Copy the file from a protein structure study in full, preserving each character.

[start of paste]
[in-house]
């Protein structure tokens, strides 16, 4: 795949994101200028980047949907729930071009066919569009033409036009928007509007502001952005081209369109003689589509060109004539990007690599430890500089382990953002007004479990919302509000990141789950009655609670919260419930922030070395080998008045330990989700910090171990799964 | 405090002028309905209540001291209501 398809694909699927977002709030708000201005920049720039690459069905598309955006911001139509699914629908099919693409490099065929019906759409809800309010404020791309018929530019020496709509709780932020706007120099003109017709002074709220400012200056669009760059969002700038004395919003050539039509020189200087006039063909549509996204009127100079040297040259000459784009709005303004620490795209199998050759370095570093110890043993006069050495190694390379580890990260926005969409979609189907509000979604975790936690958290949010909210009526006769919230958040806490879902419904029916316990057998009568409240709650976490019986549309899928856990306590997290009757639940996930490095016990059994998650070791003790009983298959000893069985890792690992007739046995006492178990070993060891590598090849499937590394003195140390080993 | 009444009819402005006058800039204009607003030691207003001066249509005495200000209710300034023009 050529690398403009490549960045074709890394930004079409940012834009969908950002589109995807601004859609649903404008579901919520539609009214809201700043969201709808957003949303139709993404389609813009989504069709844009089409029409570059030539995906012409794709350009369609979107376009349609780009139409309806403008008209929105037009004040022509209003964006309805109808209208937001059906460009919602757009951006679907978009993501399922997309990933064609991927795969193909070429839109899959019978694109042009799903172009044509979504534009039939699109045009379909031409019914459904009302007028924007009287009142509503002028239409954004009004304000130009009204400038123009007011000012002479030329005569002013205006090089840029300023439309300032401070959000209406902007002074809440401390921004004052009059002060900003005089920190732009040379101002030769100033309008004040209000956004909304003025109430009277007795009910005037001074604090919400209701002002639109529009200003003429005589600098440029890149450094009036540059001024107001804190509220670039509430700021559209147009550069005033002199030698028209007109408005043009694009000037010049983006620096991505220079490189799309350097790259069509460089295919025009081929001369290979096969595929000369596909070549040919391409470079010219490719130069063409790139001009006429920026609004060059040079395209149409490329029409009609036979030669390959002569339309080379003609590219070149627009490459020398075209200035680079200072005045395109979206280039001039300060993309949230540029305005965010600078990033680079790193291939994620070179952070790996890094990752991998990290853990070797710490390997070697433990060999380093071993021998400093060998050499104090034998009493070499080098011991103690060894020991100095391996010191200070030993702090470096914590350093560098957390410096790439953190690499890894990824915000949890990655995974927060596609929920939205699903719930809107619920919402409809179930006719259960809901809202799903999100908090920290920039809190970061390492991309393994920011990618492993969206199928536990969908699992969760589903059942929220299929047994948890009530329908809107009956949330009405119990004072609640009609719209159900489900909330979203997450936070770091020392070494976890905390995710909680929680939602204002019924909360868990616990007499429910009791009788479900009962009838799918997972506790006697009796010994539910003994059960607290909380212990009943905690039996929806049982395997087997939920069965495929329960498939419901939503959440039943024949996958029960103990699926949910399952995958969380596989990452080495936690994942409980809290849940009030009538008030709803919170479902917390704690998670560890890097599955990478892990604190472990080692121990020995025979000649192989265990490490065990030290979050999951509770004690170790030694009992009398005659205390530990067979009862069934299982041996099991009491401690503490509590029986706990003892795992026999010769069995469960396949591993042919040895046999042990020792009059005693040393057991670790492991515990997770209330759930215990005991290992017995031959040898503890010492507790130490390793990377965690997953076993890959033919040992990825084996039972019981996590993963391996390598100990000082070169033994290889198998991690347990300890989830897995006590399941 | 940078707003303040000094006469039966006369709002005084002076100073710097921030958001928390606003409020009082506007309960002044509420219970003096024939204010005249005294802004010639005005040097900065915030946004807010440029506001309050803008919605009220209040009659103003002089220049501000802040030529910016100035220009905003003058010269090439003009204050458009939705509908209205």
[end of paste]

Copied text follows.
[in-house]
């Protein structure tokens, strides 16, 4: 795949994101200028980047949907729930071009066919569009033409036009928007509007502001952005081209369109003689589509060109004539990007690599430890500089382990953002007004479990919302509000990141789950009655609670919260419930922030070395080998008045330990989700910090171990799964 | 405090002028309905209540001291209501 398809694909699927977002709030708000201005920049720039690459069905598309955006911001139509699914629908099919693409490099065929019906759409809800309010404020791309018929530019020496709509709780932020706007120099003109017709002074709220400012200056669009760059969002700038004395919003050539039509020189200087006039063909549509996204009127100079040297040259000459784009709005303004620490795209199998050759370095570093110890043993006069050495190694390379580890990260926005969409979609189907509000979604975790936690958290949010909210009526006769919230958040806490879902419904029916316990057998009568409240709650976490019986549309899928856990306590997290009757639940996930490095016990059994998650070791003790009983298959000893069985890792690992007739046995006492178990070993060891590598090849499937590394003195140390080993 | 009444009819402005006058800039204009607003030691207003001066249509005495200000209710300034023009 050529690398403009490549960045074709890394930004079409940012834009969908950002589109995807601004859609649903404008579901919520539609009214809201700043969201709808957003949303139709993404389609813009989504069709844009089409029409570059030539995906012409794709350009369609979107376009349609780009139409309806403008008209929105037009004040022509209003964006309805109808209208937001059906460009919602757009951006679907978009993501399922997309990933064609991927795969193909070429839109899959019978694109042009799903172009044509979504534009039939699109045009379909031409019914459904009302007028924007009287009142509503002028239409954004009004304000130009009204400038123009007011000012002479030329005569002013205006090089840029300023439309300032401070959000209406902007002074809440401390921004004052009059002060900003005089920190732009040379101002030769100033309008004040209000956004909304003025109430009277007795009910005037001074604090919400209701002002639109529009200003003429005589600098440029890149450094009036540059001024107001804190509220670039509430700021559209147009550069005033002199030698028209007109408005043009694009000037010049983006620096991505220079490189799309350097790259069509460089295919025009081929001369290979096969595929000369596909070549040919391409470079010219490719130069063409790139001009006429920026609004060059040079395209149409490329029409009609036979030669390959002569339309080379003609590219070149627009490459020398075209200035680079200072005045395109979206280039001039300060993309949230540029305005965010600078990033680079790193291939994620070179952070790996890094990752991998990290853990070797710490390997070697433990060999380093071993021998400093060998050499104090034998009493070499080098011991103690060894020991100095391996010191200070030993702090470096914590350093560098957390410096790439953190690499890894990824915000949890990655995974927060596609929920939205699903719930809107619920919402409809179930006719259960809901809202799903999100908090920290920039809190970061390492991309393994920011990618492993969206199928536990969908699992969760589903059942929220299929047994948890009530329908809107009956949330009405119990004072609640009609719209159900489900909330979203997450936070770091020392070494976890905390995710909680929680939602204002019924909360868990616990007499429910009791009788479900009962009838799918997972506790006697009796010994539910003994059960607290909380212990009943905690039996929806049982395997087997939920069965495929329960498939419901939503959440039943024949996958029960103990699926949910399952995958969380596989990452080495936690994942409980809290849940009030009538008030709803919170479902917390704690998670560890890097599955990478892990604190472990080692121990020995025979000649192989265990490490065990030290979050999951509770004690170790030694009992009398005659205390530990067979009862069934299982041996099991009491401690503490509590029986706990003892795992026999010769069995469960396949591993042919040895046999042990020792009059005693040393057991670790492991515990997770209330759930215990005991290992017995031959040898503890010492507790130490390793990377965690997953076993890959033919040992990825084996039972019981996590993963391996390598100990000082070169033994290889198998991690347990300890989830897995006590399941 | 940078707003303040000094006469039966006369709002005084002076100073710097921030958001928390606003409020009082506007309960002044509420219970003096024939204010005249005294802004010639005005040097900065915030946004807010440029506001309050803008919605009220209040009659103003002089220049501000802040030529910016100035220009905003003058010269090439003009204050458009939705509908209205």